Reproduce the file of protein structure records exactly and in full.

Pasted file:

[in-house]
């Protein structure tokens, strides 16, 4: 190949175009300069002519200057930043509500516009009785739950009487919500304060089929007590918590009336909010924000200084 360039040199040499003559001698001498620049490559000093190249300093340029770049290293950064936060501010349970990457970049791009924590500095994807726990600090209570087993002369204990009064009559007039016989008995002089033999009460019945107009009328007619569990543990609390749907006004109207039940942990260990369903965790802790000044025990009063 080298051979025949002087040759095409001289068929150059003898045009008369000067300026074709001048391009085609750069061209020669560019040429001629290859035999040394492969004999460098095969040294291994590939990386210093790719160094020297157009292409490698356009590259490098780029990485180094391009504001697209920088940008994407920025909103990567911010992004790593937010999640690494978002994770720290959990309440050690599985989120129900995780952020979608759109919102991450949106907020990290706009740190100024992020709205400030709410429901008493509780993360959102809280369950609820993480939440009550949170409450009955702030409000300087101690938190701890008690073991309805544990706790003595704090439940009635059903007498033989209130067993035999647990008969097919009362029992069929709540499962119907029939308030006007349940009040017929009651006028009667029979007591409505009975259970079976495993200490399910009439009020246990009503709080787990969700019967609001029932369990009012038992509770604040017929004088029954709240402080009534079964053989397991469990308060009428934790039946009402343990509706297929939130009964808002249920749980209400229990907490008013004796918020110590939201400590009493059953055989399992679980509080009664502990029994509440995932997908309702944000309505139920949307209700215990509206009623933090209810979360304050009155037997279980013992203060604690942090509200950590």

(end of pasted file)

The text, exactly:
[in-house]
């Protein structure tokens, strides 16, 4: 190949175009300069002519200057930043509500516009009785739950009487919500304060089929007590918590009336909010924000200084 360039040199040499003559001698001498620049490559000093190249300093340029770049290293950064936060501010349970990457970049791009924590500095994807726990600090209570087993002369204990009064009559007039016989008995002089033999009460019945107009009328007619569990543990609390749907006004109207039940942990260990369903965790802790000044025990009063 080298051979025949002087040759095409001289068929150059003898045009008369000067300026074709001048391009085609750069061209020669560019040429001629290859035999040394492969004999460098095969040294291994590939990386210093790719160094020297157009292409490698356009590259490098780029990485180094391009504001697209920088940008994407920025909103990567911010992004790593937010999640690494978002994770720290959990309440050690599985989120129900995780952020979608759109919102991450949106907020990290706009740190100024992020709205400030709410429901008493509780993360959102809280369950609820993480939440009550949170409450009955702030409000300087101690938190701890008690073991309805544990706790003595704090439940009635059903007498033989209130067993035999647990008969097919009362029992069929709540499962119907029939308030006007349940009040017929009651006028009667029979007591409505009975259970079976495993200490399910009439009020246990009503709080787990969700019967609001029932369990009012038992509770604040017929004088029954709240402080009534079964053989397991469990308060009428934790039946009402343990509706297929939130009964808002249920749980209400229990907490008013004796918020110590939201400590009493059953055989399992679980509080009664502990029994509440995932997908309702944000309505139920949307209700215990509206009623933090209810979360304050009155037997279980013992203060604690942090509200950590």